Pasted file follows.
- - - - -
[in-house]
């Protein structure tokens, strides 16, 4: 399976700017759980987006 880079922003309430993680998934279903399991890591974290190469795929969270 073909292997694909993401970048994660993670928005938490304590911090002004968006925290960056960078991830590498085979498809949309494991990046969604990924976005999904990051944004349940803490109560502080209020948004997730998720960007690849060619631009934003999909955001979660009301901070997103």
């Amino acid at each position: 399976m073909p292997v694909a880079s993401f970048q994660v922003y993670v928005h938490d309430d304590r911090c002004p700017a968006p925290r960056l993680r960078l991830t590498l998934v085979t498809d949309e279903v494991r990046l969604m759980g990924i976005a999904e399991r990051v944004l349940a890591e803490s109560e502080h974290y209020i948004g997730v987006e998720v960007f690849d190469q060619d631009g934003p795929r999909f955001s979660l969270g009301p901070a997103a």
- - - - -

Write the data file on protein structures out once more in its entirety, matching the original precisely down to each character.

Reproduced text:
[in-house]
């Protein structure tokens, strides 16, 4: 399976700017759980987006 880079922003309430993680998934279903399991890591974290190469795929969270 073909292997694909993401970048994660993670928005938490304590911090002004968006925290960056960078991830590498085979498809949309494991990046969604990924976005999904990051944004349940803490109560502080209020948004997730998720960007690849060619631009934003999909955001979660009301901070997103």
């Amino acid at each position: 399976m073909p292997v694909a880079s993401f970048q994660v922003y993670v928005h938490d309430d304590r911090c002004p700017a968006p925290r960056l993680r960078l991830t590498l998934v085979t498809d949309e279903v494991r990046l969604m759980g990924i976005a999904e399991r990051v944004l349940a890591e803490s109560e502080h974290y209020i948004g997730v987006e998720v960007f690849d190469q060619d631009g934003p795929r999909f955001s979660l969270g009301p901070a997103a």